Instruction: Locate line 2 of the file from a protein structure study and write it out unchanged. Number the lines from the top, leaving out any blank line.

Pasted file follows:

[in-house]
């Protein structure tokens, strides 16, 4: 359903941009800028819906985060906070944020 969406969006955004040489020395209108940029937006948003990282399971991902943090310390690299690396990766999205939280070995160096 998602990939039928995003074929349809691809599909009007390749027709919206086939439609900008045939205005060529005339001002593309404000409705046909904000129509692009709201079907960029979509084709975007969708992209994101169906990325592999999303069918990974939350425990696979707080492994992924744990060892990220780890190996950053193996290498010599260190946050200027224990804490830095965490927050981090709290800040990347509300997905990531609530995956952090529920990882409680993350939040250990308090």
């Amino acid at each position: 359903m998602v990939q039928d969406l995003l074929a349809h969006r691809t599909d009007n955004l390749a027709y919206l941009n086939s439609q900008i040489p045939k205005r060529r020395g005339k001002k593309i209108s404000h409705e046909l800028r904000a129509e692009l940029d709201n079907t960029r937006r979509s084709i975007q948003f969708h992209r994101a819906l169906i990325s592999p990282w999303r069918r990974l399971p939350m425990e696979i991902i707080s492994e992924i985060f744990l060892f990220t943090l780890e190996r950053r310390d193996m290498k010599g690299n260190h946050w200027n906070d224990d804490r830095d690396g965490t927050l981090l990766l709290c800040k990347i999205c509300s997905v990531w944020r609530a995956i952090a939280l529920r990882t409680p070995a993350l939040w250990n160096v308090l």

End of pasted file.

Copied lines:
């Protein structure tokens, strides 16, 4: 359903941009800028819906985060906070944020 969406969006955004040489020395209108940029937006948003990282399971991902943090310390690299690396990766999205939280070995160096 998602990939039928995003074929349809691809599909009007390749027709919206086939439609900008045939205005060529005339001002593309404000409705046909904000129509692009709201079907960029979509084709975007969708992209994101169906990325592999999303069918990974939350425990696979707080492994992924744990060892990220780890190996950053193996290498010599260190946050200027224990804490830095965490927050981090709290800040990347509300997905990531609530995956952090529920990882409680993350939040250990308090």